Limb Theorizing

April 21, 2009 | Leave a Comment

Category: Auto-Biography

As an amateur theorist without recourse to experimentation, surveys or studies to prove a hypothesis, I find myself relying upon several paths of exploration.  First, without an ability to prove step by step the various conjectures I come up with, I keep running “as if” frames, seeking the implications of a hypothesis if true.  A rather hefty disadvantage to this way of thinking is that I’m usually several assumptions or presuppositions away from conventional theory, several steps away from orthodoxy down a logic chain to a particular conclusion.  Though I may feel I have arrived at a particularly elegant or powerful solution to the various anomalies that have emerged during the journey, others may not have even gotten to the point where an anomaly was even noted.

For example, confused for years by the anomaly of Asian male neoteny in a patrifocal society, I came to a resolution of the anomaly by integrating estrogen into an evolutionary equation that formerly only noted the effects of testosterone.  My paying close attention to testosterone itself was based upon the resolution of an anomaly that emerged in Norman Geschwind’s work that explained a gap in Stephen Gould’s hypothesis of how neoteny unfolds in humans.  Gould’s work, noting the influence of heterochrony in human evolution, is not considered relevant to sexual selection advocates like Geoffrey Miller, whose work is more or less where that logic pathway started.

In other words, for human sexual selection to work, it required heterochronic theory, which required endocrine system insights revolving around testosterone, which created social structure anomalies, resolved by integrating estrogen into the equation.

Why someone with a year of biology and a year of chemistry in high school, no science or math taken in college, would walk this particular pathway mostly, I think, has to do with training in art, psychology, hypnotherapy, meditation and practical mysticism.  The exact same internal experience of feeling led, characteristic of participation in a work of art, compels me to theorize.  Whereas in art I use features of my experience to draw a conclusion in the form of pictures and/or words, in science I use features of the existing science literature and my experience to draw conclusions in the form of theories.  In both cases, I mostly work at getting out of the way of my unconscious.  My unconscious tosses me integrations of experiences, experiences I have had because my unconscious suggested it would be fun or interesting to read or do those things.  How do I know my unconscious wants me to have a certain experience?  I feel attracted.  If I feel attracted to something, I figure my unconscious wants me to have that experience.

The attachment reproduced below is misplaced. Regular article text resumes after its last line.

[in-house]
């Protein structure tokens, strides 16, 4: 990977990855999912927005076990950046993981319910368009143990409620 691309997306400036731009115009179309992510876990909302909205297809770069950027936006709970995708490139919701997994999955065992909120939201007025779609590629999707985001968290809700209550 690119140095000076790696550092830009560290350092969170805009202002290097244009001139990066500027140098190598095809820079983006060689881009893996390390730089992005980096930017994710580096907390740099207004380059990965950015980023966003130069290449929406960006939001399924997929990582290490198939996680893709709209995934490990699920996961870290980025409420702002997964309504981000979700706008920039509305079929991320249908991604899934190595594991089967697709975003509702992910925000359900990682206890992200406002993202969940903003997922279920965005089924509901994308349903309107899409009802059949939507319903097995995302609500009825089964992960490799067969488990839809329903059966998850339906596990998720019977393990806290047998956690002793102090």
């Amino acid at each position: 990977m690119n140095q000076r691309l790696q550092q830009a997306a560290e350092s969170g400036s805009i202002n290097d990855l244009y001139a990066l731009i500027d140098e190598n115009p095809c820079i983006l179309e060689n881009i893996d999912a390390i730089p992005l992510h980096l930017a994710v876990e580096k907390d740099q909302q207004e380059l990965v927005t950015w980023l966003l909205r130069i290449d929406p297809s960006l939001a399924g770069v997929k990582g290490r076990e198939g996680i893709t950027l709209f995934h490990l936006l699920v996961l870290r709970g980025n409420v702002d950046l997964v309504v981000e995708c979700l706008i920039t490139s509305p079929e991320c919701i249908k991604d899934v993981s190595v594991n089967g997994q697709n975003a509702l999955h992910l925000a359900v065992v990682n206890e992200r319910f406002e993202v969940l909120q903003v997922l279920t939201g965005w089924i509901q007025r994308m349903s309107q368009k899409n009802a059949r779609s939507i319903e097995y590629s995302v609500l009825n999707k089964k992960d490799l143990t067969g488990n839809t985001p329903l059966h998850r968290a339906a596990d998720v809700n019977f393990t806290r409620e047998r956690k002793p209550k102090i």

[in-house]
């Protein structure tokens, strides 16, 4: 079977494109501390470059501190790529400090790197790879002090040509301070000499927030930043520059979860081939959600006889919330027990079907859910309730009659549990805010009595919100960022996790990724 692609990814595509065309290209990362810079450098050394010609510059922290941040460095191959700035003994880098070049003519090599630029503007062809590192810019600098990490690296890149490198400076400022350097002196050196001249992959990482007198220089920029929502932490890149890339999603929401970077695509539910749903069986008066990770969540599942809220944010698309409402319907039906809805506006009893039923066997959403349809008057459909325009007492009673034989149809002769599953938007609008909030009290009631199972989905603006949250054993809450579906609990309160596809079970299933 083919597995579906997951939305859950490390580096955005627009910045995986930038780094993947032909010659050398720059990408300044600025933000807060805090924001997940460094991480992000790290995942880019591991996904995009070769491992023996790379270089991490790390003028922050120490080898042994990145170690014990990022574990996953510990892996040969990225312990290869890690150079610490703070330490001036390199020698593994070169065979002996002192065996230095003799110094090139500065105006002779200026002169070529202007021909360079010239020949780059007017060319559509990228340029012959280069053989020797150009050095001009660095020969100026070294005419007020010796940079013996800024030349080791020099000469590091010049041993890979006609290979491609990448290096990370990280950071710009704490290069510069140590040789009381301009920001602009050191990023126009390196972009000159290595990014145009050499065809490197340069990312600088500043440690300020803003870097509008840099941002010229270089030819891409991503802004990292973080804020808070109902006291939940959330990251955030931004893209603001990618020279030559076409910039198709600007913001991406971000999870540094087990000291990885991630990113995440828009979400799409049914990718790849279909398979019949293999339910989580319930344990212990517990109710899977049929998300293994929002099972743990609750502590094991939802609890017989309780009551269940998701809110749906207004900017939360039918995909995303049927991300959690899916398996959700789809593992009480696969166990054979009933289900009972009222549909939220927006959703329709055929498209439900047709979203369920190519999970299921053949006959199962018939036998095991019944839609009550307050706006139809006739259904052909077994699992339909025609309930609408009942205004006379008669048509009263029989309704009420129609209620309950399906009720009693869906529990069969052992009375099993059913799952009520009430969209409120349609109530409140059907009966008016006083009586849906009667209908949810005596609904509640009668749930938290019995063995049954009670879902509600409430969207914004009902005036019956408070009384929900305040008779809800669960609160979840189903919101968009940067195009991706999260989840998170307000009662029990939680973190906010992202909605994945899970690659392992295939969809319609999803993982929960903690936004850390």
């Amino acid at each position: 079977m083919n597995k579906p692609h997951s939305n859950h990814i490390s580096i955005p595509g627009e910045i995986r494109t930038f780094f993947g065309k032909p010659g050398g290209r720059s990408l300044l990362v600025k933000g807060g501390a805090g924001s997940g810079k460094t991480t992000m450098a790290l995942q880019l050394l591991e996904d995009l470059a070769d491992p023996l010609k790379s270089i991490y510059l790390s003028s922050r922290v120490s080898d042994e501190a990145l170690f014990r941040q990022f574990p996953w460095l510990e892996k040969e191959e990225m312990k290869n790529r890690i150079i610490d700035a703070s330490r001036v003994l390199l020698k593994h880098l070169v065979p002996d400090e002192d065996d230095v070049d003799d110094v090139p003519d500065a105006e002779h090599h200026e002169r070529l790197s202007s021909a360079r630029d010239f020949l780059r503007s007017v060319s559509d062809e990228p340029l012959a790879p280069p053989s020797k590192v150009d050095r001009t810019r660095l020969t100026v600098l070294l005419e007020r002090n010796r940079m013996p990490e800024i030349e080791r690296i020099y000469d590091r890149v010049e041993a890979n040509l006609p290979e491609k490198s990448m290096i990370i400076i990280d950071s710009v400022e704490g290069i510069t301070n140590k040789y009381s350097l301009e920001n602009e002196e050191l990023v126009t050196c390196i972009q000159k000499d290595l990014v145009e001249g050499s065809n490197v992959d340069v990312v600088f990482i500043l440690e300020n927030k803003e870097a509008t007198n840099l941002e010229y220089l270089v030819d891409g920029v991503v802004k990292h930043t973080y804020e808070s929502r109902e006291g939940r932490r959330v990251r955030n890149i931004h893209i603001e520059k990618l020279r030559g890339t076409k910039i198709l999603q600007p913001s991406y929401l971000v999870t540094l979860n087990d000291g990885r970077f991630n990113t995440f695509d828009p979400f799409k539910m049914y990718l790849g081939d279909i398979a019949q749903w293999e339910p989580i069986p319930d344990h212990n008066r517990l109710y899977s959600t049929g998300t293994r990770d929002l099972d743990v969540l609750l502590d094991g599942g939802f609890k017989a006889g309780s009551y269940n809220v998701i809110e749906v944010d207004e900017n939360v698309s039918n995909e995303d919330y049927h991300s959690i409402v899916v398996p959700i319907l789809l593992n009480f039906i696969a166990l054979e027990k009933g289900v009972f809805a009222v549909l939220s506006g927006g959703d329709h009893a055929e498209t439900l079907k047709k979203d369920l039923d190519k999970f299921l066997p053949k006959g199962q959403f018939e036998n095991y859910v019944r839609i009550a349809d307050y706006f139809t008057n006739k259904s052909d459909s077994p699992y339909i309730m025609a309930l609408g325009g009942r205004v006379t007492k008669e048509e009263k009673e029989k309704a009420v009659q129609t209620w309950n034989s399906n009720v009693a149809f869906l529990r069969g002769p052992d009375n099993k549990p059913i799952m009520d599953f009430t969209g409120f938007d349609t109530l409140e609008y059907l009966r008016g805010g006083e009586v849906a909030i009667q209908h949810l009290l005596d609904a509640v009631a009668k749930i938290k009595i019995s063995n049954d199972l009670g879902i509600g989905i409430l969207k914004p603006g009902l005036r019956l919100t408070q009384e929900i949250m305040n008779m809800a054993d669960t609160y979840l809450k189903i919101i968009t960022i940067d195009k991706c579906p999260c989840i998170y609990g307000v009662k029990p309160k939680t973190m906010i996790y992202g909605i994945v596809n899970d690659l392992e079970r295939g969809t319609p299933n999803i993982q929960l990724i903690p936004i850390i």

Second, unable to perform experiments, I constantly look for opportunities in my life that support or don’t support my conjectures.  For example, I use my own body as a laboratory to explore the effects or symptoms of the various foods that I ingest.  I hypothesize diet is very influential on our hormonal levels.  I observe those effects where I can.  Observing closely the relationships of couples around me, I draw conclusions based upon what I observe are their body types, personalities, physical health and symptoms, handedness and the features of their relatives.  As an amateur, I gather information where I can.

Complicating the whole process, I have not been trained in science conventions.  It’s not like my observations can be codified in a form that can be statistically parsed out for more or less robust conclusions.  There are no percentages when one is informing by experiences.  If I’m ignoring data in my life that do not conform with my conclusions, there is no peer-reviewed vehicle to keep me honest.

I’m extremely lucky that I feel loved.  Earlier in my life this tendency to feel led was complicated by an introverted, narcissistic personality with self-aggrandizing tendencies, difficulties communicating and a vivid imagination.  I often felt alone and not understood.

I still often don’t feel understood.  Yet, at 56 I feel part of a community.  Being out on a limb doesn’t mean you have to be there by yourself.


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